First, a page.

Economic Survey 2013: 'Agriculture reforms must for achieving 4% growth'

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SummaryWith agriculture growth falling short of target in last 5 years, sector needs urgent reforms: ES

Economic Survey 2013: Agriculture reforms must, says report. With agriculture growth rate falling short of the 4 per cent target in last five years, the sector needs urgent reforms to boost crop yields and private investment in infrastructure so as to motivate farmers and feed the growing population.

The farm sector achieved 3.6 per cent growth during the 11th Five year Plan (2007-12), falling short of the 4 per cent growth target, although it was much higher than growth of 2.5 and 2.4 per cent during 9th and 10th Plans, it added.

The agriculture sector is broadly a story of success in the past few years, "yet, India is at a juncture where further reforms are urgently required to achieve greater efficiency and productivity in agriculture for sustaining growth", the Survey said.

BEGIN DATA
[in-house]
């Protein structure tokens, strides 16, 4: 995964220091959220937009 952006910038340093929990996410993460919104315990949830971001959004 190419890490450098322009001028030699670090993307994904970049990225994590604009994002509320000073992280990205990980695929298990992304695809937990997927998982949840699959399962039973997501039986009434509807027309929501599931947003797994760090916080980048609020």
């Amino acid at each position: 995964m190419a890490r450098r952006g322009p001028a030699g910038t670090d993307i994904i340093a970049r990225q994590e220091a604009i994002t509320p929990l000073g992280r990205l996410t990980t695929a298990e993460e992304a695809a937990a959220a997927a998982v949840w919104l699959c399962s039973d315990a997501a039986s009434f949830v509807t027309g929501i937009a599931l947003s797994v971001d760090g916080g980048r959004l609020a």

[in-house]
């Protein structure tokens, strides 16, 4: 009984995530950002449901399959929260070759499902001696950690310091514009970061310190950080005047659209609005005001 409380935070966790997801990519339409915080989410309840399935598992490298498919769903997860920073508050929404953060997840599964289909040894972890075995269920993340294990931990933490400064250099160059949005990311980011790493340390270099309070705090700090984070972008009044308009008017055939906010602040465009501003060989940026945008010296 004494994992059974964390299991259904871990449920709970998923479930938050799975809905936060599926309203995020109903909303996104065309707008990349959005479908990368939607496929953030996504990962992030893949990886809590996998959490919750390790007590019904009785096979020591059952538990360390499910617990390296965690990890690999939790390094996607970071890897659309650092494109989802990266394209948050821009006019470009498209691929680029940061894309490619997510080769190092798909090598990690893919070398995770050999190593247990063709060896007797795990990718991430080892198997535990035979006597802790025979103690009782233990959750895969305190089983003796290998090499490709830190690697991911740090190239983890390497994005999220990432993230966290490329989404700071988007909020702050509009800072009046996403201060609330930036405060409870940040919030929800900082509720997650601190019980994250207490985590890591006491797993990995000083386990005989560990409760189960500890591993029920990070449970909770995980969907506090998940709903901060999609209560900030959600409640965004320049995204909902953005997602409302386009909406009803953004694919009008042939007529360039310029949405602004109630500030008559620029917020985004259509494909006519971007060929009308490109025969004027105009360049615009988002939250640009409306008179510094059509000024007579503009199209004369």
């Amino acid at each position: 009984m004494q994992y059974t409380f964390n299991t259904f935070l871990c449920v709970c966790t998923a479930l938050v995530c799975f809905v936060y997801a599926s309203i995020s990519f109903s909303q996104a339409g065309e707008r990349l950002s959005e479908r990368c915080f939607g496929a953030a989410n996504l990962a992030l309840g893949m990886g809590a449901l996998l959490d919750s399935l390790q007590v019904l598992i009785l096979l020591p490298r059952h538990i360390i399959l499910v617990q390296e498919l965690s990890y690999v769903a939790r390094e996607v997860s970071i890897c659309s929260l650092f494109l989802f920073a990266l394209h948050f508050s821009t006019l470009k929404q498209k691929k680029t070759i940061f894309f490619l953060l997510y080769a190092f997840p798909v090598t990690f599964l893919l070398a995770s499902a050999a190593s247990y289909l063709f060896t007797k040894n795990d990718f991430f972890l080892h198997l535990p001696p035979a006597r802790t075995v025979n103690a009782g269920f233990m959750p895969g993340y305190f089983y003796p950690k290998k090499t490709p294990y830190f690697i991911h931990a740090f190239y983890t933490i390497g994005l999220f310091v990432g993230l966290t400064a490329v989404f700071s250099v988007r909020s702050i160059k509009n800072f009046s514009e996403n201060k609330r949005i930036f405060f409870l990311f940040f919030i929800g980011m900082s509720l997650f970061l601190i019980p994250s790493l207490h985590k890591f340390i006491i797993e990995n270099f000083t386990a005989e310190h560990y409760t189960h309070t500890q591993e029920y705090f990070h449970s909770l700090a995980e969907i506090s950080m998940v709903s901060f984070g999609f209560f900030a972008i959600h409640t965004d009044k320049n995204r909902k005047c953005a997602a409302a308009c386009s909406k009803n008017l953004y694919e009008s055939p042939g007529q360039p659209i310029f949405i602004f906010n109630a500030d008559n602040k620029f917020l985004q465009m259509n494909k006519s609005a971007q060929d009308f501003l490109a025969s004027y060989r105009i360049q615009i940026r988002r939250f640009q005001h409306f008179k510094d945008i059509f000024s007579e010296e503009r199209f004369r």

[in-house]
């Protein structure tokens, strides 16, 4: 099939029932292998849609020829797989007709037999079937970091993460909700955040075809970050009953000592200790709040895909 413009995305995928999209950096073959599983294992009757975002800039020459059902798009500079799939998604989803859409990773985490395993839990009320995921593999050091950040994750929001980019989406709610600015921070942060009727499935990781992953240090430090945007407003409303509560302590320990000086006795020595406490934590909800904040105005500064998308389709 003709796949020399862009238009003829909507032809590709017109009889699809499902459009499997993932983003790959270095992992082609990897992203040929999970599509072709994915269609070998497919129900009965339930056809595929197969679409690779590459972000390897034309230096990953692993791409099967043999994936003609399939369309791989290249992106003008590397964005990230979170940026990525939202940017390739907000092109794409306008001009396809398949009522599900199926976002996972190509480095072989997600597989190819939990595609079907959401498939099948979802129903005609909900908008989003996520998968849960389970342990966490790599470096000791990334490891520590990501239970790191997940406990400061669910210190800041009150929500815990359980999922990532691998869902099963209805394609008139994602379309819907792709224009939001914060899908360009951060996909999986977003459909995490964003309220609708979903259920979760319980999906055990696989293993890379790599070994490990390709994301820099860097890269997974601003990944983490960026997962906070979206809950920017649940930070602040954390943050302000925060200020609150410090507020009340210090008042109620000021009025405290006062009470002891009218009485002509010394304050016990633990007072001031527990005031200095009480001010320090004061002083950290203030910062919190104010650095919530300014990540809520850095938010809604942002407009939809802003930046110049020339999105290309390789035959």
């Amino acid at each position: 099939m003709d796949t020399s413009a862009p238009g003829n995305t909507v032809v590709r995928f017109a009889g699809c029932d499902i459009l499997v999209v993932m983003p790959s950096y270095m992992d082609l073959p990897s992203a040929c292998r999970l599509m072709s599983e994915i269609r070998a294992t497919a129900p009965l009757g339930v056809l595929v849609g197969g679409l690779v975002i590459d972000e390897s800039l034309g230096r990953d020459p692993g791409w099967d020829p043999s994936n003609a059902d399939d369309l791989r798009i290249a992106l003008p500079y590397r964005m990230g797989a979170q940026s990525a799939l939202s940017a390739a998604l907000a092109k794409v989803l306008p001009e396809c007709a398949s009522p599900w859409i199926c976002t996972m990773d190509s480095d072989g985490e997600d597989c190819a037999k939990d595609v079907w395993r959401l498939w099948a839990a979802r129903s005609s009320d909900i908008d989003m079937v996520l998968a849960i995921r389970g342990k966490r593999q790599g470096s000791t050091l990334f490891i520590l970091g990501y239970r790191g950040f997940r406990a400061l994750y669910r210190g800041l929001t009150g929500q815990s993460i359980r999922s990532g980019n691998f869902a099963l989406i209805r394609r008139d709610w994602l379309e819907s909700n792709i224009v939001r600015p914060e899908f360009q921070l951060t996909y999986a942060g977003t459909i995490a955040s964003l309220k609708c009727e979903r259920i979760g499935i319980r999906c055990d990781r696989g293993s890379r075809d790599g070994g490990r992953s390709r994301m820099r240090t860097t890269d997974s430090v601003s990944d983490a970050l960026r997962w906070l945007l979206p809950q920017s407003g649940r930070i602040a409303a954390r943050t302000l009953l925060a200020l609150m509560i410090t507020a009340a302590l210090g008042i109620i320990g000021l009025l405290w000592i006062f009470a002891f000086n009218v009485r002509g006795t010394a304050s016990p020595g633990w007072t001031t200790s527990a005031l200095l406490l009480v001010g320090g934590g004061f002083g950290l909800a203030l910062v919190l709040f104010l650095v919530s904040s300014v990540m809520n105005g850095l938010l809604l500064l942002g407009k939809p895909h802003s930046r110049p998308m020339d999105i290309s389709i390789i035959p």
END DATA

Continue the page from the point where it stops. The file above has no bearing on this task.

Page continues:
There is need for stable policies where markets play an appropriate role, private investment in infrastructure is stepped up, the public distribution system (PDS) is revamped, food price and food stock management improves, and a predictable trade policy is adopted for agriculture, it added.

These initiatives need to be coupled with skills development and better research and development (R&D) along with improved delivery of credit and seeds.

Stating that the country faces the stiff challenge of feeding its growing population, the Survey said that there are constraints and challenges that need to be addressed so that the farming community is motivated to produce more and the target of 4 per cent agri-growth is met in the 12th Plan.

"Improvement in yields holds the key for India to remain self-sufficient in foodgrains and also make a place for itself in many agricultural crops and products in the international market," the Survey noted.

The Survey also called for "urgent attention" for efficient management of food stocks, timely offloading of stocks, and a stable and predictable trade policy.

"...this policy of stocking foodgrains well above the buffer norms comes under criticism on the grounds of hoarding and creating artificial shortages in the market, thereby jacking up the prices of essential commodities," it noticed.

Noting that declining per capita availability of foodgrains has been a major concern, the report said

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